About 7.2 billion people make up our human family. Half of them live on $3 a day — less than what we pay for one cup of gourmet coffee.
Several of these people live in my home village in India — Chittilancheri. My parents both grew up in Chittilancheri without electricity, running water, or a college education. In one generation, the family’s fortunes shifted. My parents worked hard and created the opportunity for their four children to earn advanced degrees. My parents were just ordinary people.
Later in life, I learned the extraordinary impact that ordinary people can have yet again — this time from Oseola McCarty. Former President Bill Clinton had come to Google to speak and had given out copies of his book, Giving: How Each of Us Can Change the World, to employees.
When I read in Giving that Oseola McCarty had created her own scholarship at the University of Southern Mississippi, I thought, Surely she must be a very wealthy woman. Well, Oseola dropped out of school when she was 12 to care for her sick aunt. And for the next 75 years, the only job she had was washing and ironing other people's clothes.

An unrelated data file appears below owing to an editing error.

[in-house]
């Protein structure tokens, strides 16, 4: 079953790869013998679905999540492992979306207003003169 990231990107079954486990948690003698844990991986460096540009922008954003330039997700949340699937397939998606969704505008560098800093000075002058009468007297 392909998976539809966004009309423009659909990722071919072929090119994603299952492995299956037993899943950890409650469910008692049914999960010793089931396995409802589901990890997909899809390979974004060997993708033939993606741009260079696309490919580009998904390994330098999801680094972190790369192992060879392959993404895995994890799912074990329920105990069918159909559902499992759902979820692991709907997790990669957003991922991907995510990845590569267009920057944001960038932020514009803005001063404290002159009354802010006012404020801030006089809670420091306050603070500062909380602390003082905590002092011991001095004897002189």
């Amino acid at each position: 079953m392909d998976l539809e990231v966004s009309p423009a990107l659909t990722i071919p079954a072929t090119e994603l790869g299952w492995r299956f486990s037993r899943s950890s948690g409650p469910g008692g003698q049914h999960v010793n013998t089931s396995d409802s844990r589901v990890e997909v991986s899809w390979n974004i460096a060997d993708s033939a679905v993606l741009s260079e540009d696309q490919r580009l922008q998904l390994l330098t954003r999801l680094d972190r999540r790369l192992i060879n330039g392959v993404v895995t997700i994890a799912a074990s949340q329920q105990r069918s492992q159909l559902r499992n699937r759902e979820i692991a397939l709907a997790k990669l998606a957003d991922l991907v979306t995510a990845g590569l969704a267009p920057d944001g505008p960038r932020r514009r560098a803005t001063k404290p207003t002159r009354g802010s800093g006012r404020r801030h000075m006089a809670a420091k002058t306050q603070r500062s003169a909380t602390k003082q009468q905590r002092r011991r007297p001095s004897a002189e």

She saved her modest income in a bank and, when she turned 87, she asked her bank manager how much money she had in her account. He answered, “Three hundred thousand dollars.” I imagine she must have said something like “Son, there are no shopping malls on the way to heaven. I want to create a scholarship so that girls from poor families can go to college.”
When news of Oseola’s decision was made public, local leaders funded an endowment in her honor, increasing her gift’s reach still more. Before she died four years later, USM’s most famous donor received acclaim and honors including the Presidential Citizens Medal — the United States’ highest civilian award — and honorary doctorates from USM and Harvard. Oseola McCarty was an ordinary person, and her resources at the outset were certainly limited. Yet she made an extraordinary impact on the world.